If you’re a keen cook, you’ll already know the importance of using fresh spices in your food. Not only do they smell and taste significantly better than pre-ground spices, but they also last a lot longer if stored correctly. Keep them in an airtight storage container in a cool, dry place. Spices electrify dishes and can transport you around the world, so it’s worth using the freshest spices possible.
A spice grinder, whether you’re using a pestle and mortar, spice mill or electric spice grinder, is the tool of choice for regular and occasional spice users alike.
These pieces of kit are versatile too, not just reserved for grinding spices, many can be used to grind coffee beans, nuts and make pastes. With even the largest models being no larger than a travel cup, spice grinders are easy to store and generally easy to clean.
An absolute must when using whole spices – whether you’re grinding them or not – is to dry toast them. In a dry frying pan, gently toast your spices until they begin to brown slightly, become fragrant and start to pop. This heats up the oils in the spices, bringing out the flavour. They’re easily burned, so don’t take your eyes off them.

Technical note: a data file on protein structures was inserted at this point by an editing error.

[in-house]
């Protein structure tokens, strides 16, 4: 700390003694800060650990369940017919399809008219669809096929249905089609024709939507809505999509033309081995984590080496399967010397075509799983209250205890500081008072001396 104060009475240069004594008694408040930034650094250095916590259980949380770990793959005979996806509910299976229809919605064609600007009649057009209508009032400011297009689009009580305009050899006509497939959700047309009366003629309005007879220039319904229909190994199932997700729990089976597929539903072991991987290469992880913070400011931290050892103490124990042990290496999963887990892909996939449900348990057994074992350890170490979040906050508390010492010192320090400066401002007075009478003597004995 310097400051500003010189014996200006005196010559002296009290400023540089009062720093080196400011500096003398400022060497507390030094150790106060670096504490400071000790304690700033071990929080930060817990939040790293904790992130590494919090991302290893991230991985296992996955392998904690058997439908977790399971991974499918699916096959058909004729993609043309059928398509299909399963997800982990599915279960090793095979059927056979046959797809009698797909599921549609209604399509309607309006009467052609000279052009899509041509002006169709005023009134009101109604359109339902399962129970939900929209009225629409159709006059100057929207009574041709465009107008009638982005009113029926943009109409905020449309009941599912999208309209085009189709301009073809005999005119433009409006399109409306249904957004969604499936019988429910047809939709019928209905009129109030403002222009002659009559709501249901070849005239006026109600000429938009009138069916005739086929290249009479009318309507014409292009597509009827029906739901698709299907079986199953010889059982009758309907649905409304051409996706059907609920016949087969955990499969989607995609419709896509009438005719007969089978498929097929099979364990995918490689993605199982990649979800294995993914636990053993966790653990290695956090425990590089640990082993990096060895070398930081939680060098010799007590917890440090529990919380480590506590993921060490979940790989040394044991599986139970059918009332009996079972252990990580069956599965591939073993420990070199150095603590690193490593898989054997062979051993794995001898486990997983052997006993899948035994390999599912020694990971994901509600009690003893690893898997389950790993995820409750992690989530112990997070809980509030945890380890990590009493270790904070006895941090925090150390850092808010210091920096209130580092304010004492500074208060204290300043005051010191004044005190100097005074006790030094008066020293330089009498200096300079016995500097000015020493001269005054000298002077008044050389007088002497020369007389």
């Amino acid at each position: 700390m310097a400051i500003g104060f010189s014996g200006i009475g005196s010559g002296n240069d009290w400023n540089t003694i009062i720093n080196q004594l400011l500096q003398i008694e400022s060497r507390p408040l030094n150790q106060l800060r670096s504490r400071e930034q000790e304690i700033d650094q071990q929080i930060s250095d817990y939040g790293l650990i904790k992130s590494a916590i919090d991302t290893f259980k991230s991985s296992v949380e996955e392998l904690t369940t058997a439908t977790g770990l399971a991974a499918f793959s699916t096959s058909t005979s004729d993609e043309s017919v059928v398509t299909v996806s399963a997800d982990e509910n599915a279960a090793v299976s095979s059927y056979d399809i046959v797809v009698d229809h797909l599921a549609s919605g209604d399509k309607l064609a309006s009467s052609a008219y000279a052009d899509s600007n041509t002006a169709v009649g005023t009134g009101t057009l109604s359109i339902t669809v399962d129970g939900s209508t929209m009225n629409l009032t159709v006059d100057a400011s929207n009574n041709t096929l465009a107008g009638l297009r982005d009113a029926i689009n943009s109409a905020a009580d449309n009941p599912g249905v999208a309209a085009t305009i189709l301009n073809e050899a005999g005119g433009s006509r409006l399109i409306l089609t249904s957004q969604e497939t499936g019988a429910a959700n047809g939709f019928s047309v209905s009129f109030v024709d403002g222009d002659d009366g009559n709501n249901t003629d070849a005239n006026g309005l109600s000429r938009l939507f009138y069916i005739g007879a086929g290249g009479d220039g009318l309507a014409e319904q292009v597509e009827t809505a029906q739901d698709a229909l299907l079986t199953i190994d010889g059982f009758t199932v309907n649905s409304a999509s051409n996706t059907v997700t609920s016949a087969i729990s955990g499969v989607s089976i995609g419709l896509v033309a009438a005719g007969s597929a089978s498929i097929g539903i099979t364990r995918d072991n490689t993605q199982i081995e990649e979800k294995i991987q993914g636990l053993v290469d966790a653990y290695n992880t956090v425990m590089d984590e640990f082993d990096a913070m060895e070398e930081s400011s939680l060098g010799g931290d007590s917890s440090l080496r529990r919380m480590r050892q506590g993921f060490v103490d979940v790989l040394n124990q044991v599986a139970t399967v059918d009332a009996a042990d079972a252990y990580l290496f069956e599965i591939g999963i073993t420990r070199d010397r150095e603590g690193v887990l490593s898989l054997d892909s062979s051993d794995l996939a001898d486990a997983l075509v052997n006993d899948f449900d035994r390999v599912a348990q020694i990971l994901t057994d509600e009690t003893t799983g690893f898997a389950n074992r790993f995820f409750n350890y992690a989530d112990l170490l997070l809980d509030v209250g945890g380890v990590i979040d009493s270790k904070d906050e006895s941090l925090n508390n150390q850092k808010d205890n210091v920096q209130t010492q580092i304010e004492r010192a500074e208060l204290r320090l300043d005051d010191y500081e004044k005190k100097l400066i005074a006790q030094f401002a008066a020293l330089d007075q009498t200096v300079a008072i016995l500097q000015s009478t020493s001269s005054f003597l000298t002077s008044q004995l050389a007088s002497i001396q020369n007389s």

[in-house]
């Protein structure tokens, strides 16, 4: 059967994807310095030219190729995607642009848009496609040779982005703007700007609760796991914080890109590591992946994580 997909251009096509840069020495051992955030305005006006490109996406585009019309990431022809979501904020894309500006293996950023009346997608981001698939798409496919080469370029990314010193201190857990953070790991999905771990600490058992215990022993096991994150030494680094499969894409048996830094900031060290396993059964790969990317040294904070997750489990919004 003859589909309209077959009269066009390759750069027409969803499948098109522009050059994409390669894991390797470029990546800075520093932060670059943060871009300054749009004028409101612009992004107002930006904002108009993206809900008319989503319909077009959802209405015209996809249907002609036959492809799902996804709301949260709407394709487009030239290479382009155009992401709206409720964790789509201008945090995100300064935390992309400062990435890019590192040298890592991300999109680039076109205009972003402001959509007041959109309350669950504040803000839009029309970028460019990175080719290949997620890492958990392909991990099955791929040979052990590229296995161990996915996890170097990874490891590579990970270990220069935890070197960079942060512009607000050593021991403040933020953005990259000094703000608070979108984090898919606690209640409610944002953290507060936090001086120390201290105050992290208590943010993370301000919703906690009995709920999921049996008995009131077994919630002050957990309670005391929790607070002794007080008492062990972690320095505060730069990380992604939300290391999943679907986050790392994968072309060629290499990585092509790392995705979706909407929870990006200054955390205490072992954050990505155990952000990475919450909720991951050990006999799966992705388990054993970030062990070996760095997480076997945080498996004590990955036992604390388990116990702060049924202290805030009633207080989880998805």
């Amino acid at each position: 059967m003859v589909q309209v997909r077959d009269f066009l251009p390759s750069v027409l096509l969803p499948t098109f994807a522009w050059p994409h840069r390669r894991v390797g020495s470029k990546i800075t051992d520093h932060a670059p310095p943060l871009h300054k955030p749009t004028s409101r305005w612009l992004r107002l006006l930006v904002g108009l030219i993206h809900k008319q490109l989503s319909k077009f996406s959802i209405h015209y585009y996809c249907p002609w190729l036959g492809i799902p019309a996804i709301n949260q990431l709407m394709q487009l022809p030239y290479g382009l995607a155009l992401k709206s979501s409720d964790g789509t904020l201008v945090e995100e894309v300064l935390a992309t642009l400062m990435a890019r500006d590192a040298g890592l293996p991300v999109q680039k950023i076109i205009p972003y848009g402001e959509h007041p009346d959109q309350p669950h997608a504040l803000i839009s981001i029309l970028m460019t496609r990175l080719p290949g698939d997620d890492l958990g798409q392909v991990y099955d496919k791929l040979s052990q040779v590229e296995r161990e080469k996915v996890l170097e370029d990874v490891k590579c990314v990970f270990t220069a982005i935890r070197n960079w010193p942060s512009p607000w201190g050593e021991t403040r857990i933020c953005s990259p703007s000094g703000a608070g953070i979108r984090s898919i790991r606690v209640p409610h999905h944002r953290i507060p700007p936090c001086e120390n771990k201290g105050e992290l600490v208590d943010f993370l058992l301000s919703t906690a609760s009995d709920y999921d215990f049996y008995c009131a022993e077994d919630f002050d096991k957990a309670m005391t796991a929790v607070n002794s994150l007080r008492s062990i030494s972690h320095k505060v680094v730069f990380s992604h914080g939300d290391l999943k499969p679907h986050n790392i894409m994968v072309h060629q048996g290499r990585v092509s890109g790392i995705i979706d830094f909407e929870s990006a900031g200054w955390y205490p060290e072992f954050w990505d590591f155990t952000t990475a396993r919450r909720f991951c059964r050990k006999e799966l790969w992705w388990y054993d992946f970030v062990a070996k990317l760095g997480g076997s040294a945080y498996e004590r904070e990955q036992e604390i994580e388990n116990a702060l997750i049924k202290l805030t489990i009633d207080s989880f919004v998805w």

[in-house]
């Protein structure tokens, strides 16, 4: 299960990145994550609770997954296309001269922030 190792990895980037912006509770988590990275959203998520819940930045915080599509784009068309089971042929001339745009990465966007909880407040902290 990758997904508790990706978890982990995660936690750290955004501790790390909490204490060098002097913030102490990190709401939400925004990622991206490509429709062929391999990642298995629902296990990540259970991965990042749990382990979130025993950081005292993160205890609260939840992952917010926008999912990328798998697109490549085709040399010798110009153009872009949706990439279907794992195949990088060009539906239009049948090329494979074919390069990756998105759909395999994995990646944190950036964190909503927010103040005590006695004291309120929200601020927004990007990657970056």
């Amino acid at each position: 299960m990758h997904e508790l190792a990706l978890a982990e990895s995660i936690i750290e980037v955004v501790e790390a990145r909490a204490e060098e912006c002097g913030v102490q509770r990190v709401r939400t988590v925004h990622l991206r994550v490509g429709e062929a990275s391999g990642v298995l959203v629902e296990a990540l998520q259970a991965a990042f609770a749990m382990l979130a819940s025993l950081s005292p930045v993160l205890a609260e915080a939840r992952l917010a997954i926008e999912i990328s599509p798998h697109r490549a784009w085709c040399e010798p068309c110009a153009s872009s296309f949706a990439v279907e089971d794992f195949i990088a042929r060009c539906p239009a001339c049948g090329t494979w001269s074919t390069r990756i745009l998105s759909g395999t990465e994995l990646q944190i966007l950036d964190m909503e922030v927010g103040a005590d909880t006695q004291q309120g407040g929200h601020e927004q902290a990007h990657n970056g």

We tested pestle and mortars, spice mills and electric grinders to find the best models for every type of cook.
How to choose the best spice grinder
What is a spice grinder?
A spice grinder or spice mill in its most basic form is a tool used to grind spices, nuts and seeds into powders. These powders can be used to season or flavour foods or used in place of wheat flour. What ground spices in particular offer is intense flavour without the texture of the seed or husk of the spice when whole.
Types of spice grinders
There are three different types of spice grinder:
Pestle and mortar: Made up of a heavy bowl (mortar) and a club-shaped tool (pestle), this is a primitive and centuries-old means of grinding spices and other foods. These come in a range of sizes, from small ones no bigger than a teacup to large Mexican molcajete. Pestle and mortars are versatile as both dry and wet mixes can be ground in them.